Germany and France leave WHO reform talks amid tensions with Washington

by Muddassir A. news update
France and Germany dropped out of talks on the reform of the World Health Organization (WHO), frustrated by the United States' attempts to lead the negotiations, despite its decision to leave the WHO.

The move is a setback for President Donald Trump as Washington, which holds the rotating G7 presidency, expected to issue a common roadmap for a radical WHO review in September, two months before the US presidential election.

The United States notified the WHO a year in advance in July that it was leaving the UN agency, which was created to improve global health after Trump accused it of being too close to China and mishandling China. coronavirus pandemic.

The WHO has dismissed their accusations. European governments have also criticized the WHO, but they do not go as far as the United States in their criticism, and the decision by Paris and Berlin to abandon the talks follows tensions over what they say are Washington's attempts to dominate the negotiations. , a British cable service. reported.

"Nobody wants to be dragged into a reform process and get a blueprint from a country that has just left the WHO," said a senior European official involved in the talks.

When asked to confirm the Paris and Berlin decision, government spokespersons for G7 members Germany, France, Britain, and Italy declined to comment.

But France's Health Ministry said: "The United States should not take the lead in the WHO reform process after announcing its intention to leave the organization."

When asked about the position of France and Germany, a senior Trump administration official said: "All G7 members explicitly supported the essence of the WHO reform ideas."

"However, it is regrettable that Germany and France ultimately decided not to join the group in endorsing the roadmap," he said. Talks about WHO reform began about four months ago. There have been nearly 20 teleconferences between health ministers from the Group of Seven industrialized countries and dozens of meetings of diplomats and other officials.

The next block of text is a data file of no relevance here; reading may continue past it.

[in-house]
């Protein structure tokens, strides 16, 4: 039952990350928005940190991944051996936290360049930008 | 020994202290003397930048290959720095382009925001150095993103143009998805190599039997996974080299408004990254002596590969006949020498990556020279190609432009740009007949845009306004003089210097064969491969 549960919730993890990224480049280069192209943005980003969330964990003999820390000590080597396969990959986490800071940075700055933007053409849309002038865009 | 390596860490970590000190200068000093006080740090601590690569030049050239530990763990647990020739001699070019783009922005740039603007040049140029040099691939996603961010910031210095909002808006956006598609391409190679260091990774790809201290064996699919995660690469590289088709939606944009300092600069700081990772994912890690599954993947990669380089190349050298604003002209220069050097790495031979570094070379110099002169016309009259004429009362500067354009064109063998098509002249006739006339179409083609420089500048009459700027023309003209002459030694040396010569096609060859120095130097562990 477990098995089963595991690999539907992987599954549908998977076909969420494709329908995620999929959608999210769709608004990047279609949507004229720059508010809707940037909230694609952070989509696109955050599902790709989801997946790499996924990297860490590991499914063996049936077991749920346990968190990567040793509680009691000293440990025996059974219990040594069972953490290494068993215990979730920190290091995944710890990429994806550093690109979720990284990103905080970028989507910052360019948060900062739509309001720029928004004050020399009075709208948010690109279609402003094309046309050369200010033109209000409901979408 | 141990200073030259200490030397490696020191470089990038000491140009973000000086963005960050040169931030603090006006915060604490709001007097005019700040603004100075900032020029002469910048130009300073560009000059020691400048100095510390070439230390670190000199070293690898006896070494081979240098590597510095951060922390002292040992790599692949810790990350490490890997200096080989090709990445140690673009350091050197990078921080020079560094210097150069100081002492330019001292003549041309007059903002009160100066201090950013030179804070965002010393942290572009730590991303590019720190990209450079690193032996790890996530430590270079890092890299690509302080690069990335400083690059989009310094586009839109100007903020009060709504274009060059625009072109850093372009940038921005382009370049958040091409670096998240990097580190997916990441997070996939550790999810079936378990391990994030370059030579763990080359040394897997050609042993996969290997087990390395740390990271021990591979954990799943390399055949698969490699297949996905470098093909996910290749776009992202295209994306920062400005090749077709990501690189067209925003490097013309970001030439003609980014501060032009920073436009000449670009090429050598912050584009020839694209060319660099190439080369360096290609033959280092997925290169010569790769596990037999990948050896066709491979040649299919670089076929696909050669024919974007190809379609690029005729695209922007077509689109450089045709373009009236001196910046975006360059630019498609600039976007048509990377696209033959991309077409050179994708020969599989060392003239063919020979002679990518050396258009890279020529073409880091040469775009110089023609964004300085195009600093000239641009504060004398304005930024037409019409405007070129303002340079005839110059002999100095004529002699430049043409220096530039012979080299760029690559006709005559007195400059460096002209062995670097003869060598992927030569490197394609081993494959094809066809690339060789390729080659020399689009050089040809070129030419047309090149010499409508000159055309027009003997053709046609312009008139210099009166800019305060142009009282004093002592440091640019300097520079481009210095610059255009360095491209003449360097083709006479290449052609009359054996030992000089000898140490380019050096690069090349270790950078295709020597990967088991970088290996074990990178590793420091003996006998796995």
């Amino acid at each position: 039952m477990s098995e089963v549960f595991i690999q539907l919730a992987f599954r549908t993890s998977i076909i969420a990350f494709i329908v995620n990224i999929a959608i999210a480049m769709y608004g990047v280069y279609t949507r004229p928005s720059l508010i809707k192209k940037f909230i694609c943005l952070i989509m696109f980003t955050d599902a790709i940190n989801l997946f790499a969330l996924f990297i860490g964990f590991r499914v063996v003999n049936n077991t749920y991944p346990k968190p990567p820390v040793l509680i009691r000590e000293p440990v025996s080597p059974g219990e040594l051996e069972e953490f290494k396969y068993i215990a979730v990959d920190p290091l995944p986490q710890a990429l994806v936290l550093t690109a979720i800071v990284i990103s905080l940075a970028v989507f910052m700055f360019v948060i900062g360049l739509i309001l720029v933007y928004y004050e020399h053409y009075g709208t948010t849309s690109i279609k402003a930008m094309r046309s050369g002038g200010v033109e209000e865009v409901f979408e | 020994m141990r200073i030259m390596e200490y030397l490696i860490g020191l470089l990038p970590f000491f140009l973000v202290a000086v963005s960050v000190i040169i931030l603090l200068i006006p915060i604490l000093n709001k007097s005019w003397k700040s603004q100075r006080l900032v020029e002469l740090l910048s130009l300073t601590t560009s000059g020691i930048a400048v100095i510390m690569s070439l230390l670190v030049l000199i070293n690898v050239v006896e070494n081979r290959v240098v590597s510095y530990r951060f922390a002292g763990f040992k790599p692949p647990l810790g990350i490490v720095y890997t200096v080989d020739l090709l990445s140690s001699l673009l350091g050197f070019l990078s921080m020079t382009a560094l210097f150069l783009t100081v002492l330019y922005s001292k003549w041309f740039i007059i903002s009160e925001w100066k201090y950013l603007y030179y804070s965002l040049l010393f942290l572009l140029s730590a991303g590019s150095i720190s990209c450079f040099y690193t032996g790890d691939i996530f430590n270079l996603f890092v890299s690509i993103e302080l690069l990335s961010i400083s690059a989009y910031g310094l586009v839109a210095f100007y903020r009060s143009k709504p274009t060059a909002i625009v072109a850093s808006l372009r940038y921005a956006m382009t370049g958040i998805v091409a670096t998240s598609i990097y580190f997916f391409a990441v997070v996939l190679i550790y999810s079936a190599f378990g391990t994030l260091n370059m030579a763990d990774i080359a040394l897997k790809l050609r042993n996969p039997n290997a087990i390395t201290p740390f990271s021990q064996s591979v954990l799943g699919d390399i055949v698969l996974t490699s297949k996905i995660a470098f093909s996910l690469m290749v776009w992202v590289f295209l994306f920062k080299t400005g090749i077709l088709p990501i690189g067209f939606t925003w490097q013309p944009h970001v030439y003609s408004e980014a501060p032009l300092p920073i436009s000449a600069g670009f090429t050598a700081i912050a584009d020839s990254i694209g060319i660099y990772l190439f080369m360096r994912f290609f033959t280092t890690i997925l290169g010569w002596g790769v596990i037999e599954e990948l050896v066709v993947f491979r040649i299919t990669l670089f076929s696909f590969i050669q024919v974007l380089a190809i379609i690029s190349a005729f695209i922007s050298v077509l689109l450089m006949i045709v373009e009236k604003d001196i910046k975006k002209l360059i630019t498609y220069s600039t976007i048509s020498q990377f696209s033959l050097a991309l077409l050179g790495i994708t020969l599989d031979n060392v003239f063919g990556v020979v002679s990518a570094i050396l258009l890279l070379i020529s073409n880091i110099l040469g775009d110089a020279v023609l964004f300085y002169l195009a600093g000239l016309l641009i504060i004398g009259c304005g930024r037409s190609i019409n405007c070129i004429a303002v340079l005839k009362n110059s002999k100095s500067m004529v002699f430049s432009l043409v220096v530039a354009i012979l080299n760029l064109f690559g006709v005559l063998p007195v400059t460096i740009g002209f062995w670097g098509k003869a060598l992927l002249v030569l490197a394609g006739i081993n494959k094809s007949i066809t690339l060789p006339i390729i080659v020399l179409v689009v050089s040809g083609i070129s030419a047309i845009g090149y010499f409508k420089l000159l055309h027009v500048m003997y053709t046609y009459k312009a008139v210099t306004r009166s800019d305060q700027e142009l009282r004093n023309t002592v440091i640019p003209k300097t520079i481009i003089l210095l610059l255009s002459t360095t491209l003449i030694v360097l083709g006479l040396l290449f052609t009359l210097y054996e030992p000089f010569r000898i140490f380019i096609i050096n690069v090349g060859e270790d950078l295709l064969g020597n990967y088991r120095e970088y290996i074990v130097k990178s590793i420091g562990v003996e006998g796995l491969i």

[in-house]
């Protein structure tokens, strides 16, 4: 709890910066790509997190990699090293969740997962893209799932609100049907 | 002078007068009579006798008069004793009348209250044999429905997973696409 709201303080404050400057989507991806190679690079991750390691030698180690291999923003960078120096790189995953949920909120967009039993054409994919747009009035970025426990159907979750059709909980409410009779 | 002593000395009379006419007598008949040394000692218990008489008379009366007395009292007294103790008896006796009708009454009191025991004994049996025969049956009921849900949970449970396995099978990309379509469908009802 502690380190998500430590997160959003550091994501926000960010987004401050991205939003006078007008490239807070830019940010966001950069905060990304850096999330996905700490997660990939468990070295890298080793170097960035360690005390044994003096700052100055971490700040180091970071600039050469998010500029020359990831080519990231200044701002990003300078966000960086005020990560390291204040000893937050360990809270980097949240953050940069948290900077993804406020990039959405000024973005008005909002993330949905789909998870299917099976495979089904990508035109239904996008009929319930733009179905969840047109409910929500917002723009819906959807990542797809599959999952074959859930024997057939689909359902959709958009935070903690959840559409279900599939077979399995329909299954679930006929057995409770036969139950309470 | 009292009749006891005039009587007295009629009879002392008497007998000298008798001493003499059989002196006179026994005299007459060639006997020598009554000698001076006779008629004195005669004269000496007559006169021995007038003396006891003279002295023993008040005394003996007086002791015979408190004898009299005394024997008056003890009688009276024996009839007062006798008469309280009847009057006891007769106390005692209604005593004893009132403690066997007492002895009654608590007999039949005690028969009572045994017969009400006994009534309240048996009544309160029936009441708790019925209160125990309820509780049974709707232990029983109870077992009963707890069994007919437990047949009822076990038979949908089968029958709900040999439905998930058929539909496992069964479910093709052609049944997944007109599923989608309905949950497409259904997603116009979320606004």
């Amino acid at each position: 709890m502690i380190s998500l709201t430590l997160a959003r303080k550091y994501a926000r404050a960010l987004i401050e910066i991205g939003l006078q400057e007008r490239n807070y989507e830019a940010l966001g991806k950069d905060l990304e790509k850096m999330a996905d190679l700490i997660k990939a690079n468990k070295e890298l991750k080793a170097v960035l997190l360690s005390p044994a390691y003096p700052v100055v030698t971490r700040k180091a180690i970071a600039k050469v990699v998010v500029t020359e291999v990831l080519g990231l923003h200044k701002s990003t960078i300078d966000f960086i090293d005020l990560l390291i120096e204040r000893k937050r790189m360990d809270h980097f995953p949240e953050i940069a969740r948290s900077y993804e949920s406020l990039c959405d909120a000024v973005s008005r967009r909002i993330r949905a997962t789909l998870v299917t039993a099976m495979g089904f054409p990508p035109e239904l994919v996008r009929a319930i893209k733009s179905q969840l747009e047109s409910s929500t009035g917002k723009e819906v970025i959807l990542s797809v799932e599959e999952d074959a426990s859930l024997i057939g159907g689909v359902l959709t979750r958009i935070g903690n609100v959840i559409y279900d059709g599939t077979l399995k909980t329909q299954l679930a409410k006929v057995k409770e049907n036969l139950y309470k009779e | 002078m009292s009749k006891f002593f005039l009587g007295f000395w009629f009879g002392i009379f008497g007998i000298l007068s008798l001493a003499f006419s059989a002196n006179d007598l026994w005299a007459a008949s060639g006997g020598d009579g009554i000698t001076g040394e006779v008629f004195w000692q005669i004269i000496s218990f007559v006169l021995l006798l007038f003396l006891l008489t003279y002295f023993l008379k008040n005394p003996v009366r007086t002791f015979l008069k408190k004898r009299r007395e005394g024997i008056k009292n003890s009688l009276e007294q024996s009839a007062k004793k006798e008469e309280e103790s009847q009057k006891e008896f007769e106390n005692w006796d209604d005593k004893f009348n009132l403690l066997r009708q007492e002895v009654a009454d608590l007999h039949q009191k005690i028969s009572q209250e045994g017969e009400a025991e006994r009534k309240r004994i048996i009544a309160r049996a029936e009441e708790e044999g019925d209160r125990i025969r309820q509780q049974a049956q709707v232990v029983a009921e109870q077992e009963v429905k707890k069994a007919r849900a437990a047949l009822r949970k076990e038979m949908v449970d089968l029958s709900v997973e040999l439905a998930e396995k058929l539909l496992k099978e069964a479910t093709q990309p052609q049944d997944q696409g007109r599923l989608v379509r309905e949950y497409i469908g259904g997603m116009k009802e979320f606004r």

A G7 deal, which also includes Japan and Canada, would facilitate talks at the G20 and the United Nations, where any changes would have to be agreed with China, Russia, and other major non-G7 governments.

It is unclear whether a G7 summit in the United States, in which Trump expects leaders to back the roadmap, will take place in September as planned.

US officials have not said what reforms Washington has sought. But many of his allies found an initial reform roadmap proposed by Washington too critical, and one European official involved in the negotiations described it as "rude."

Despite changes to the original text, Washington's push remained unacceptable, primarily to Germany, sources familiar with the negotiations said. In the weeks leading up to the collapse of the talks, negotiators said positions were getting closer as Washington softened its approach and European negotiators began to see the reform process as a means to make the WHO more independent from pressure. 


European governments had also started to make skeptical comments about the WHO in public, with Germany's health minister urging the WHO to speed up a review of its handling of COVID-19. Privately, some Europeans have supported a tougher line, and some have criticized the head of the WHO, Tedros Adhanom Ghebreyesus, and what they see as politicized management of the pandemic. "Everyone has criticized Tedros," said a negotiator from a European G7 country.

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About Muddassir A. Innovator   news update

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Created on Aug 8th 2020 02:51. Viewed 347 times.


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